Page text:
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Moonlight casts a cool glow over the ocean as a night surfer prepares to paddle out a Publics
Vol. 11, No. 1
February/March 2008

  >>   Night Shift
  >>   Ancient Pathways
  >>   Trees of Life
 

Cricket, Anyone? 

story by Julia Steele
photos by Sergio Goes

 

Look closely in Kapi‘olani Park and you’ll see them, all in white, among the lacrosse and soccer players and the date palms and the hardy grass. They’ll be running or maybe standing still, holding pieces of wood or maybe chasing a small ball. They’ll mention things about runs and bowls and sides in accents that come from Delhi and Dublin and Dunedin. For hours, they’ll dart, throw and thwack. And then, when their whites are closer to browns, they’ll disperse—only to gather again farther afield over lagers and ales.

It’s just another delightful Sunday for the members of the Honolulu Cricket Club, another in a long, long, long line of Sundays, for this club has the distinction of being the oldest sporting club in the Pacific, a distinction vetted by no less than the Guinness Book of World Records. The club was founded in 1893, though little—nothing, really—is remembered of those early cricket years in Honolulu. Still, how the game got here isn’t that much of a mystery: Cricket was sweeping the British Empire in the 19th century, and while Honolulu might not have been under the sway of the Union Jack, there were a number of Brits on the island—and the Hawaiian royals had forged such a strong connection with the House of Windsor that Queen Lili‘uokalani even traveled to England to celebrate Queen Victoria’s Golden Jubilee.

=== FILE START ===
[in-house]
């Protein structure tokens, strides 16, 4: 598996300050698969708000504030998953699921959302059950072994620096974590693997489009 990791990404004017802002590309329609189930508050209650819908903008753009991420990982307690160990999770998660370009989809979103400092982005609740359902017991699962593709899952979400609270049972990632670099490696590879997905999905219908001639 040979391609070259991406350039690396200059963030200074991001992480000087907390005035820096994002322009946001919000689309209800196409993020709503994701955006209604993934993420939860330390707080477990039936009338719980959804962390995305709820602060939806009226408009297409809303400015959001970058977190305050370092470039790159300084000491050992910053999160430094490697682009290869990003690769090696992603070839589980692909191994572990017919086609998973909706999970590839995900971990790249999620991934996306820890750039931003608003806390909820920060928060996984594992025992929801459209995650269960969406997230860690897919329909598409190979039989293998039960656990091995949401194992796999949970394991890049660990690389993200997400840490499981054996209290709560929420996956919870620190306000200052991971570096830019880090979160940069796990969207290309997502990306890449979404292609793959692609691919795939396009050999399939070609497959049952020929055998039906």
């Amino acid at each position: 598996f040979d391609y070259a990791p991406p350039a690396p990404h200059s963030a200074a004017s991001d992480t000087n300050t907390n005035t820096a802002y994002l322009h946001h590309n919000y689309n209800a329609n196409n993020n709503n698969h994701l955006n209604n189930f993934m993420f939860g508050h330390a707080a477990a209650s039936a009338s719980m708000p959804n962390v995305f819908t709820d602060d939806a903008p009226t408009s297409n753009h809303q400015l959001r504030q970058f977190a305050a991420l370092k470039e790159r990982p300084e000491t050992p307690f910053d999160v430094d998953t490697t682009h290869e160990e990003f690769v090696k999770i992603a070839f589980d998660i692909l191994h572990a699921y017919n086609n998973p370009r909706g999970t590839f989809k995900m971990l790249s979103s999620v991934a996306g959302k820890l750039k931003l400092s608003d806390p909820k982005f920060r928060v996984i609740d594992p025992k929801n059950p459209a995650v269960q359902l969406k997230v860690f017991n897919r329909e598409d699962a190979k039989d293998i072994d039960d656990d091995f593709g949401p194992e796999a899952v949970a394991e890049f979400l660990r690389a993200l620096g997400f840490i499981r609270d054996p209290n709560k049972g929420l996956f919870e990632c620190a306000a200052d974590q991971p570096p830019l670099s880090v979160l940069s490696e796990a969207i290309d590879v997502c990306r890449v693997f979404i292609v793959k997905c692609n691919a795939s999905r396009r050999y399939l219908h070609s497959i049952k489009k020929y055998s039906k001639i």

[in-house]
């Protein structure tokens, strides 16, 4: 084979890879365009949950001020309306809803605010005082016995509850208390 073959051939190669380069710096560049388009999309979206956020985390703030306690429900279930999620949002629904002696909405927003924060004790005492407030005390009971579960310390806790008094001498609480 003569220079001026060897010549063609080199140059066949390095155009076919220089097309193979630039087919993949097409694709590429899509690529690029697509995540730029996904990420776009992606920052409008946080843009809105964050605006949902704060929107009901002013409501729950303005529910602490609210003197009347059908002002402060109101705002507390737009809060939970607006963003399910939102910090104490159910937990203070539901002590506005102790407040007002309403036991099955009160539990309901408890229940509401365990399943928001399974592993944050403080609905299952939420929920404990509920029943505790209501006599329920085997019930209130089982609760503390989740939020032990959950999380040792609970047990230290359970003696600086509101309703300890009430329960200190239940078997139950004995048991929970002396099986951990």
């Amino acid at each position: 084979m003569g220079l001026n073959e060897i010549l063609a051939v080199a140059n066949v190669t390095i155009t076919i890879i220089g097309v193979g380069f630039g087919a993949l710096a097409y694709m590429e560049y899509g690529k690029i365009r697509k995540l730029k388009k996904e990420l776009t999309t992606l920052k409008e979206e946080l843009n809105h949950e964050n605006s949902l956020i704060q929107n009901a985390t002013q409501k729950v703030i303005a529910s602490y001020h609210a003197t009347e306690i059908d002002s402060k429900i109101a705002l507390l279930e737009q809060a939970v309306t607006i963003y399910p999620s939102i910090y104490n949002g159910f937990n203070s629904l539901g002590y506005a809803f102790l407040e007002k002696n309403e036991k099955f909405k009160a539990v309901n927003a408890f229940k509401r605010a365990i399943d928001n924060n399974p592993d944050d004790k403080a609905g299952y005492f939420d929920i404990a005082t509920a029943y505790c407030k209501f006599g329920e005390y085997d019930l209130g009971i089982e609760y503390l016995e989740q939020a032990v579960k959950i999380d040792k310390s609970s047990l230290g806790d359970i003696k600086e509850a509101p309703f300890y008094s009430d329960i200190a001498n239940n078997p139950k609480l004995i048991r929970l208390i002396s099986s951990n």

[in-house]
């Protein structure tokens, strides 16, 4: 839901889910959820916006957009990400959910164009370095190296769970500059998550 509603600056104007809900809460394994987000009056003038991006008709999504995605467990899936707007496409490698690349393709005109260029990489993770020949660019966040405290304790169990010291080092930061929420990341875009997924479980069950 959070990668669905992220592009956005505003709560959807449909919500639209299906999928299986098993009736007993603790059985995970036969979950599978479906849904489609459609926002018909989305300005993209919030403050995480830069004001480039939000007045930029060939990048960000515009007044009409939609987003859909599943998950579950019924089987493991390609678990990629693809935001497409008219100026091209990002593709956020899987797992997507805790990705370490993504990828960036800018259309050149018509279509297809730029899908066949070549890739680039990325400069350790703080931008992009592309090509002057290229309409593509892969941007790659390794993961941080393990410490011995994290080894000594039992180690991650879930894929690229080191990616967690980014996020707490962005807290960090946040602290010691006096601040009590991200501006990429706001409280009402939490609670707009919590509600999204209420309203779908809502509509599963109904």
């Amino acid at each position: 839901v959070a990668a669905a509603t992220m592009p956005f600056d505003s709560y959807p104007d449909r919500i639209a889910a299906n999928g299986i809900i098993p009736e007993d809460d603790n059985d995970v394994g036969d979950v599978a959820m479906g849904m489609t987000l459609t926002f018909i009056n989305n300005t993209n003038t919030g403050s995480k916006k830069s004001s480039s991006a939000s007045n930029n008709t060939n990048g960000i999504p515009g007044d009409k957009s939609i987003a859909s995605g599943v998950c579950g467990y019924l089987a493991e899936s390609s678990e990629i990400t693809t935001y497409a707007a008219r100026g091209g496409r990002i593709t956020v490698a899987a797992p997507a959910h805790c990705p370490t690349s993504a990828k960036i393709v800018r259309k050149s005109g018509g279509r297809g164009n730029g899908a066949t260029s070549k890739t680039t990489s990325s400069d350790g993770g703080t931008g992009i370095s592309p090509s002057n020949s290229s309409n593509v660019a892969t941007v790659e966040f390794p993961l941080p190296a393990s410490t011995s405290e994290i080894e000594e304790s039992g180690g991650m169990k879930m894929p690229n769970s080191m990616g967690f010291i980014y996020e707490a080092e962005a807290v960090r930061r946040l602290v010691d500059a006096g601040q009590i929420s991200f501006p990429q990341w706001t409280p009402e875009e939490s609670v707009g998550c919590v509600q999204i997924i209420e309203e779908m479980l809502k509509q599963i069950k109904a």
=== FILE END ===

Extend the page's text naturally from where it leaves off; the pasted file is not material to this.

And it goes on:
Now, more than a century on, the Empire has dissolved into the Common-wealth, a loose collective of nations united by tea, curry shops, BBC News at 7—and cricket. The sport is now the second-most popular in the world, right behind soccer. There are currently some fifty members of the Honolulu Cricket Club (HCC), most of them expats from Commonwealth nations who live on O‘ahu; between them, the players represent twelve countries. The sight of them all in their whites suggests a certain uniformity, but make no mistake: This is an eclectic bunch.

For example, Owen O’Callaghan grew up playing cricket in Ireland, Jamaica and Canada and arrived in Hawai‘i after he tossed in a London-based career in international finance to make cakes in the Islands. “From banking to baking,” he says with a grin, taking a break as one of his teammates prepares to bat. Sitting next to him on a fold-out chair is Russel Freeman, introduced to cricket as a boy at school in New Zealand and still playing half a century on. “I must be the most experienced member,” he says wryly, reminiscing about games played through the decades. (“In Uganda, snakes would come out of the grass. We’d kill them and then go back to the match.”) Pankaj Bhanot learned cricket on the streets of Delhi at 7; he continued playing while getting his Ph.D. in England, on the team for the University of Nottingham, and eight years ago joined up with the HCC. Cricket, he says, is a true sport of the masses. “With one bat and one ball, twenty-two people can go at one another. It’s a very passionate sport with lots of decorum and discipline, and it requires a lot of stamina. You have to be extremely fit.” He looks the part as he makes this assertion: trim, formal, strong and keen.


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